Engaging with companies on ocean health is a key area of focus for BMO Global Asset Management (BMO GAM), says Responsible Investment Analyst Emma Lupton. SDGs are a “powerful tool” for company engagement, she says, noting that BMO GAM extends its engagement beyond SDG 14 to other SDGs with “relevance to ocean health”. Of the 169 underlying targets of the SDGs, BMO GAM has identified 50 relevant to its ocean investing team. “This is not a narrow topic; the health of the ocean is vital to many interconnected systems,” she says.

“Our industry can drive positive change by investing in companies creating sustainable solutions for ocean health, such as those that promote the circular economy and a move away from single-use plastic use, waste management or sustainable fishing practices,” says Lupton. “Investors must also engage with companies to adapt their business models to better support the ocean – whether directly or through the adoption of more environmentally or climate-friendly practices.”

Bell notes that analysts PwC recently highlighted that SDG 14 was among the three least cited of all the SDGs in company reports, although sustainable ocean issues do cut across other SDGs, notably SDG 13 Climate Action.

Recent blue economy launches include the DWS Group’s DWS Concept ESG Blue Economy equity fund, which aims to invest in companies that have a positive impact on coastal and marine ecosystems. Paul Buchwitz, Senior Portfolio Manager at DWS, says “the blue economy is expected to grow twice as fast as the established economy by 2030”.

In June, BNP Paribas Asset Management launched the BNP Paribas Ecosystem Restoration, a thematic fund offering exposure to companies engaged in the restoration and preservation of global ecosystems and natural capital. Aquatic ecosystems are one of three main themes for the fund, which includes investments related to water pollution control, water treatment and sustainable packaging, aquaculture, efficient irrigation systems and flood control solutions.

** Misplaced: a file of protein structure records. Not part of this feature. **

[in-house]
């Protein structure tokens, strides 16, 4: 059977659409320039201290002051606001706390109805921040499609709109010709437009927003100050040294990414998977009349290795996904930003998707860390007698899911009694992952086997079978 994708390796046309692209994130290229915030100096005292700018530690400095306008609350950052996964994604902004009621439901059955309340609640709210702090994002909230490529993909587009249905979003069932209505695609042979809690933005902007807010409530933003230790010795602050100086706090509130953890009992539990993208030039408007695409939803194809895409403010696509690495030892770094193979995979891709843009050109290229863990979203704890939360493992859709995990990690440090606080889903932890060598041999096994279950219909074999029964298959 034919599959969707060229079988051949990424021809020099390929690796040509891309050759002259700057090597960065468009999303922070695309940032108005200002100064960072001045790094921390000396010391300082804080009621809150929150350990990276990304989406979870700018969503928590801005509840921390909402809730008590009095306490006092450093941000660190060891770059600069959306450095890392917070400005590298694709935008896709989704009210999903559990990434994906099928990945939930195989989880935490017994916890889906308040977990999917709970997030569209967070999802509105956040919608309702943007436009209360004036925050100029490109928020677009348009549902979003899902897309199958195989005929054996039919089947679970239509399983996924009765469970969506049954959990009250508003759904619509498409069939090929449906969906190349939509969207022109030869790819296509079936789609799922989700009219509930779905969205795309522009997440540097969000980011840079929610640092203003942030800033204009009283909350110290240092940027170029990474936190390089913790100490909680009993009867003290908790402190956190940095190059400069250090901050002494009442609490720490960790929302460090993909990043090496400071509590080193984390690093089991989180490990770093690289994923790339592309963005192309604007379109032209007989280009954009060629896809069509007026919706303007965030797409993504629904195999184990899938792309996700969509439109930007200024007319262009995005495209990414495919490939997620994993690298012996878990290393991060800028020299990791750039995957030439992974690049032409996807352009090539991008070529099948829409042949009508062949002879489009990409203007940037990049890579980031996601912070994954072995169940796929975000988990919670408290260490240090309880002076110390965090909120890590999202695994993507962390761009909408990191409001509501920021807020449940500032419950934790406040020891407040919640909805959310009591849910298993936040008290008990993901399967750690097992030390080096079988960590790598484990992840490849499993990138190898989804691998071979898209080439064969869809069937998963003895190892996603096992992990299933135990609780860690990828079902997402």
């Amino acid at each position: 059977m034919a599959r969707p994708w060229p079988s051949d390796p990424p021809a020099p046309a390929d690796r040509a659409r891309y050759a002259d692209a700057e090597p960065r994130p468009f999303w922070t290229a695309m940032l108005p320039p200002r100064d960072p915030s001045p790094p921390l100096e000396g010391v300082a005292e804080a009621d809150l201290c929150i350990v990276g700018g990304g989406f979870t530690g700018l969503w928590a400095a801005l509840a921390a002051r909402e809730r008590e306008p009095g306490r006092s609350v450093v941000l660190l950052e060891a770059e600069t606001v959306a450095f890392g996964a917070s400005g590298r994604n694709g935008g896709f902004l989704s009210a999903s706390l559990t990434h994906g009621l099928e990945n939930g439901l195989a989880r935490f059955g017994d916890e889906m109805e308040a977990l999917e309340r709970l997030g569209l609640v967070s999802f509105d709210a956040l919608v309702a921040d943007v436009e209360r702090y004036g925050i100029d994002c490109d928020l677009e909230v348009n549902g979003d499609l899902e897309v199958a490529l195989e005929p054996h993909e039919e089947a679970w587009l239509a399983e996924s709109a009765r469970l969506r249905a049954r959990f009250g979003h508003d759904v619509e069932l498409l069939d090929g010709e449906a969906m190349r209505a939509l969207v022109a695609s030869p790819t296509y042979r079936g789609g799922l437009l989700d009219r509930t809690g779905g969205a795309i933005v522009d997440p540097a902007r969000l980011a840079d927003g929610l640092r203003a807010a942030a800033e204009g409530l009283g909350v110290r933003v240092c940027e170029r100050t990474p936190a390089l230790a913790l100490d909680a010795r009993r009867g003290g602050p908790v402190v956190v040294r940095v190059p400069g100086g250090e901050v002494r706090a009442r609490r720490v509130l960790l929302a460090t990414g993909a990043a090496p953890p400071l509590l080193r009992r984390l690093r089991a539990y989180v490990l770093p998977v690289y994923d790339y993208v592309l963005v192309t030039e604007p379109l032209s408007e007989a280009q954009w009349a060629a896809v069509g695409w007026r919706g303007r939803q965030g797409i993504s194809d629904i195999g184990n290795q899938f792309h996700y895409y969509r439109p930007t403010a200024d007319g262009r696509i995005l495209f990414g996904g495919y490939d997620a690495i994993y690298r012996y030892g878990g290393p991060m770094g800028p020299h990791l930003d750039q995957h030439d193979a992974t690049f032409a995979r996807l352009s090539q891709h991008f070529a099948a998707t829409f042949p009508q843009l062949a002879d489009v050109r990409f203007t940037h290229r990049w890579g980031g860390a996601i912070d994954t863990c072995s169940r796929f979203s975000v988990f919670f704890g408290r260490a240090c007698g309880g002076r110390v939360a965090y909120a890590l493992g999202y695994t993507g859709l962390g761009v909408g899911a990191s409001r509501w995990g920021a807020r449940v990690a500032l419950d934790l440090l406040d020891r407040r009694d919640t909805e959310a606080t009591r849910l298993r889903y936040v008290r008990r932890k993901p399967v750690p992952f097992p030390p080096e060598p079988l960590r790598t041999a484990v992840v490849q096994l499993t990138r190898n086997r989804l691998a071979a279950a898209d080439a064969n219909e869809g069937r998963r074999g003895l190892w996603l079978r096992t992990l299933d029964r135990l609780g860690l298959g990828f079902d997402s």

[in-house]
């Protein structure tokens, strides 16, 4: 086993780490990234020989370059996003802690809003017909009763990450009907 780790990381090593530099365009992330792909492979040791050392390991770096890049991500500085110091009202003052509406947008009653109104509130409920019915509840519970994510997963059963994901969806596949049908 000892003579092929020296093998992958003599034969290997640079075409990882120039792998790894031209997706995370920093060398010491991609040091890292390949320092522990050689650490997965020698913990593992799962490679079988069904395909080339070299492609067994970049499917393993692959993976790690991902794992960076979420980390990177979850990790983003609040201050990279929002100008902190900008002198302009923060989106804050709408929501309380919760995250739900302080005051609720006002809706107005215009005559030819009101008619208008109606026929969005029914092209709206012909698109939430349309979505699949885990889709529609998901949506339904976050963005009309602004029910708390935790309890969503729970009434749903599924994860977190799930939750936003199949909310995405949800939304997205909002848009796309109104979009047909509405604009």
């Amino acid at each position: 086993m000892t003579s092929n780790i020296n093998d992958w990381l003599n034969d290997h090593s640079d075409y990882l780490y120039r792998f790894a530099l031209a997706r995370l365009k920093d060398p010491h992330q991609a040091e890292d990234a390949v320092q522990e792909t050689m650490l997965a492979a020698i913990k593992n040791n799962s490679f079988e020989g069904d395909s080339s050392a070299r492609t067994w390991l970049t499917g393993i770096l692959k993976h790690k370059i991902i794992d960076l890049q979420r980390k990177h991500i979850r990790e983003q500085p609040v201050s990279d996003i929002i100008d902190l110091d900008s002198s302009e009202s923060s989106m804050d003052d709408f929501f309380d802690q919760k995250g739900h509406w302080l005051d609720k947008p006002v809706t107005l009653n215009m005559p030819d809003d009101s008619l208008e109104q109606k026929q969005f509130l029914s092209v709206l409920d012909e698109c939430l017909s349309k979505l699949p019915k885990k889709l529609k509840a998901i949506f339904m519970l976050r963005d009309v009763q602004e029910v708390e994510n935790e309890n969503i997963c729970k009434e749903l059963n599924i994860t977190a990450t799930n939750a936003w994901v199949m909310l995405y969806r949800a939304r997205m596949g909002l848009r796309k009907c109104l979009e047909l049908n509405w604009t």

Turning the tide

The UN-supported World Oceans Day on 8 June was marked this year by a declaration of the Decade of Ocean Science for Sustainable Development, which will run until 2030. The aim is to meet the requirements of UN SDG 14, to conserve and sustainably use the oceans, seas and marine resources, by 2030.

BMO GAM’s Lupton says public awareness about the health of the oceans has significantly increased worldwide in the wake of activism and documentaries such as naturalist and broadcaster David Attenborough’s Blue Planet series.

Newday’s Heske says extensive media coverage of destructive corporate practices affecting ocean health means more companies are now keenly aware of their impacts. “Conversely, many investors may not be as familiar with what they can do to help assess the issue. Supporting companies that are responsible stewards of ocean health and sustainability is critical,” he adds.

Bell says solutions are possible across the spectrum of risk, return and impact and hence there is space for philanthropy, blended finance, and impact-led as well as responsible solutions. “However, there are some features of ocean-problems that are particularly well-suited to joint public and private sector action – namely, those with a particular ownership challenge, lack of robust revenue streams, and where there is a need for a just, community-focused transition.  Cooperation and transparency will be vital in securing the future of the blue economy.”

For Fritsch, the speed of change – in terms of investment inflows supporting ocean sustainability – “isn’t as fast as we’d like, but there is great potential for change and everyone knows what needs to be done. It is all about finding the will, including policy commitment.” While UNEP FI members are acting on the issue, he says, it should be remembered that “many financial institutions do not have experts on these topics. Ocean sustainability is a very new topic and we are happy to help financial institutions, but they cannot do it on their own. They need governments to take a stand, particularly on creating protected ocean areas.”